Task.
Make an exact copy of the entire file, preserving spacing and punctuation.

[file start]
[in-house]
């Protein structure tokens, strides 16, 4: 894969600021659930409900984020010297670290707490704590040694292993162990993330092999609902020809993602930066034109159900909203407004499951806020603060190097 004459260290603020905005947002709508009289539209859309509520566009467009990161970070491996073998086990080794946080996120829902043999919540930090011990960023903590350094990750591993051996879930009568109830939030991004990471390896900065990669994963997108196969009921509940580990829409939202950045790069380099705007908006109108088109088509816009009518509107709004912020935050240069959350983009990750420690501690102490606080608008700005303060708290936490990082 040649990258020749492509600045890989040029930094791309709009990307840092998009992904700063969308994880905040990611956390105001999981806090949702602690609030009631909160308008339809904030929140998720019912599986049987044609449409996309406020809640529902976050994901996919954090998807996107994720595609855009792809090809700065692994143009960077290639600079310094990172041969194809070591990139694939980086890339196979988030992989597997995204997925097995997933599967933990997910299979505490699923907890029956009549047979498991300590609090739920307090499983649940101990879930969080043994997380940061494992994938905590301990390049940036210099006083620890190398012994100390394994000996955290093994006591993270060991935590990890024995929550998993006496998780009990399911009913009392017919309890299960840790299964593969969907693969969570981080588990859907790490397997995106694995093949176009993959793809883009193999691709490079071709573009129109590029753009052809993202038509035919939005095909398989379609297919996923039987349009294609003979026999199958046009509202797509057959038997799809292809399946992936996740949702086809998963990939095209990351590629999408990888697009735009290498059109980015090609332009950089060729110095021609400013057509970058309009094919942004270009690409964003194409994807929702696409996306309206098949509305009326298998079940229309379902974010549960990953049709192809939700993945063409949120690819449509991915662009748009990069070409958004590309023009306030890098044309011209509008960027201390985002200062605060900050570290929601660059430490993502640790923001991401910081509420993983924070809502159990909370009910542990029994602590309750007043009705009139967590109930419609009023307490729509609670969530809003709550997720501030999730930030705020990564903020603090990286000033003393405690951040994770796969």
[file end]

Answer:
[in-house]
């Protein structure tokens, strides 16, 4: 894969600021659930409900984020010297670290707490704590040694292993162990993330092999609902020809993602930066034109159900909203407004499951806020603060190097 004459260290603020905005947002709508009289539209859309509520566009467009990161970070491996073998086990080794946080996120829902043999919540930090011990960023903590350094990750591993051996879930009568109830939030991004990471390896900065990669994963997108196969009921509940580990829409939202950045790069380099705007908006109108088109088509816009009518509107709004912020935050240069959350983009990750420690501690102490606080608008700005303060708290936490990082 040649990258020749492509600045890989040029930094791309709009990307840092998009992904700063969308994880905040990611956390105001999981806090949702602690609030009631909160308008339809904030929140998720019912599986049987044609449409996309406020809640529902976050994901996919954090998807996107994720595609855009792809090809700065692994143009960077290639600079310094990172041969194809070591990139694939980086890339196979988030992989597997995204997925097995997933599967933990997910299979505490699923907890029956009549047979498991300590609090739920307090499983649940101990879930969080043994997380940061494992994938905590301990390049940036210099006083620890190398012994100390394994000996955290093994006591993270060991935590990890024995929550998993006496998780009990399911009913009392017919309890299960840790299964593969969907693969969570981080588990859907790490397997995106694995093949176009993959793809883009193999691709490079071709573009129109590029753009052809993202038509035919939005095909398989379609297919996923039987349009294609003979026999199958046009509202797509057959038997799809292809399946992936996740949702086809998963990939095209990351590629999408990888697009735009290498059109980015090609332009950089060729110095021609400013057509970058309009094919942004270009690409964003194409994807929702696409996306309206098949509305009326298998079940229309379902974010549960990953049709192809939700993945063409949120690819449509991915662009748009990069070409958004590309023009306030890098044309011209509008960027201390985002200062605060900050570290929601660059430490993502640790923001991401910081509420993983924070809502159990909370009910542990029994602590309750007043009705009139967590109930419609009023307490729509609670969530809003709550997720501030999730930030705020990564903020603090990286000033003393405690951040994770796969």